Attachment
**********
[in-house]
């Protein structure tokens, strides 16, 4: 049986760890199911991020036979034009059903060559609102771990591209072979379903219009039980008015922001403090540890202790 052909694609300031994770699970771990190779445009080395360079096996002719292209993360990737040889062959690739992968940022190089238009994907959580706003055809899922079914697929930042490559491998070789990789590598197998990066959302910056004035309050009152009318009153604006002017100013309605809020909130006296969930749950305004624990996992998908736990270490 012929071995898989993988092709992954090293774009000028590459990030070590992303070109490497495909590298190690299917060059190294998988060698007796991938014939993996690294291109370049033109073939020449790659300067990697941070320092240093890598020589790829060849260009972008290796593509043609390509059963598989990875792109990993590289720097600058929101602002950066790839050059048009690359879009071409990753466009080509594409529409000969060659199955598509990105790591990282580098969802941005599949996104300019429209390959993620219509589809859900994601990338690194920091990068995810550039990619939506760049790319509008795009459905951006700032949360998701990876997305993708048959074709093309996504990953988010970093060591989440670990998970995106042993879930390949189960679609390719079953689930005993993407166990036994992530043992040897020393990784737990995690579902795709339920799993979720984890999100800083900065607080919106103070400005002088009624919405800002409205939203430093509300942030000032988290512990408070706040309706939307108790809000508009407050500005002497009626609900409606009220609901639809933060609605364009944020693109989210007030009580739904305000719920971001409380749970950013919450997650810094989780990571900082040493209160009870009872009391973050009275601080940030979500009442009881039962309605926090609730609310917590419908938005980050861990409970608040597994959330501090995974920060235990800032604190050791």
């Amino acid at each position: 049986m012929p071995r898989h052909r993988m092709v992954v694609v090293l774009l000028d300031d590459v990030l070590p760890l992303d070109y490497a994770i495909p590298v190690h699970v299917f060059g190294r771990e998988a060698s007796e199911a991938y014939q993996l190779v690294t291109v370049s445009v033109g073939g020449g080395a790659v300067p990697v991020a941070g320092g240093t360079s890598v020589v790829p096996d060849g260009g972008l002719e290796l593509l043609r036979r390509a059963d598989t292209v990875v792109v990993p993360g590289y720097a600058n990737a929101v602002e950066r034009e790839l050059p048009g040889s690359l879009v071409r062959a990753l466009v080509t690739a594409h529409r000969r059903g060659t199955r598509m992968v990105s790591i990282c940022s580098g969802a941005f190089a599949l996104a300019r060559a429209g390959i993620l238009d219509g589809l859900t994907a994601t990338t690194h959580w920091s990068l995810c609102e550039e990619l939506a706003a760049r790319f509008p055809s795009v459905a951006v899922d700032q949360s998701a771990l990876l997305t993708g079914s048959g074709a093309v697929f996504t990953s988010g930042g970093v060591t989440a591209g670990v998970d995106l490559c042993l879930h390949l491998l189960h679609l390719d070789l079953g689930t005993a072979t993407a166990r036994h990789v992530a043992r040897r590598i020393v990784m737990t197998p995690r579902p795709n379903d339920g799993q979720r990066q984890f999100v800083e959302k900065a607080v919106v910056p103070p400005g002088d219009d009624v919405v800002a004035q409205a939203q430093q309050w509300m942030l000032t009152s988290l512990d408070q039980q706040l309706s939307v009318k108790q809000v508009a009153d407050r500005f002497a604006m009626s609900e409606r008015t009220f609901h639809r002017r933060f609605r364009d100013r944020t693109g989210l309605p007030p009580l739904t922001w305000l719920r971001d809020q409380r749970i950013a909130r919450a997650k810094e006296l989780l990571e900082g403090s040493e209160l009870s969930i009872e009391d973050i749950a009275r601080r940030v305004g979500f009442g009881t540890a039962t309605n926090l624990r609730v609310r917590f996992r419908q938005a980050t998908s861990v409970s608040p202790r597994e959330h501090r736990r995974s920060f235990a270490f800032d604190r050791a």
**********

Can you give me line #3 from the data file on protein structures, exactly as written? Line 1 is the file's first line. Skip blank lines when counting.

């Amino acid at each position: 049986m012929p071995r898989h052909r993988m092709v992954v694609v090293l774009l000028d300031d590459v990030l070590p760890l992303d070109y490497a994770i495909p590298v190690h699970v299917f060059g190294r771990e998988a060698s007796e199911a991938y014939q993996l190779v690294t291109v370049s445009v033109g073939g020449g080395a790659v300067p990697v991020a941070g320092g240093t360079s890598v020589v790829p096996d060849g260009g972008l002719e290796l593509l043609r036979r390509a059963d598989t292209v990875v792109v990993p993360g590289y720097a600058n990737a929101v602002e950066r034009e790839l050059p048009g040889s690359l879009v071409r062959a990753l466009v080509t690739a594409h529409r000969r059903g060659t199955r598509m992968v990105s790591i990282c940022s580098g969802a941005f190089a599949l996104a300019r060559a429209g390959i993620l238009d219509g589809l859900t994907a994601t990338t690194h959580w920091s990068l995810c609102e550039e990619l939506a706003a760049r790319f509008p055809s795009v459905a951006v899922d700032q949360s998701a771990l990876l997305t993708g079914s048959g074709a093309v697929f996504t990953s988010g930042g970093v060591t989440a591209g670990v998970d995106l490559c042993l879930h390949l491998l189960h679609l390719d070789l079953g689930t005993a072979t993407a166990r036994h990789v992530a043992r040897r590598i020393v990784m737990t197998p995690r579902p795709n379903d339920g799993q979720r990066q984890f999100v800083e959302k900065a607080v919106v910056p103070p400005g002088d219009d009624v919405v800002a004035q409205a939203q430093q309050w509300m942030l000032t009152s988290l512990d408070q039980q706040l309706s939307v009318k108790q809000v508009a009153d407050r500005f002497a604006m009626s609900e409606r008015t009220f609901h639809r002017r933060f609605r364009d100013r944020t693109g989210l309605p007030p009580l739904t922001w305000l719920r971001d809020q409380r749970i950013a909130r919450a997650k810094e006296l989780l990571e900082g403090s040493e209160l009870s969930i009872e009391d973050i749950a009275r601080r940030v305004g979500f009442g009881t540890a039962t309605n926090l624990r609730v609310r917590f996992r419908q938005a980050t998908s861990v409970s608040p202790r597994e959330h501090r736990r995974s920060f235990a270490f800032d604190r050791a």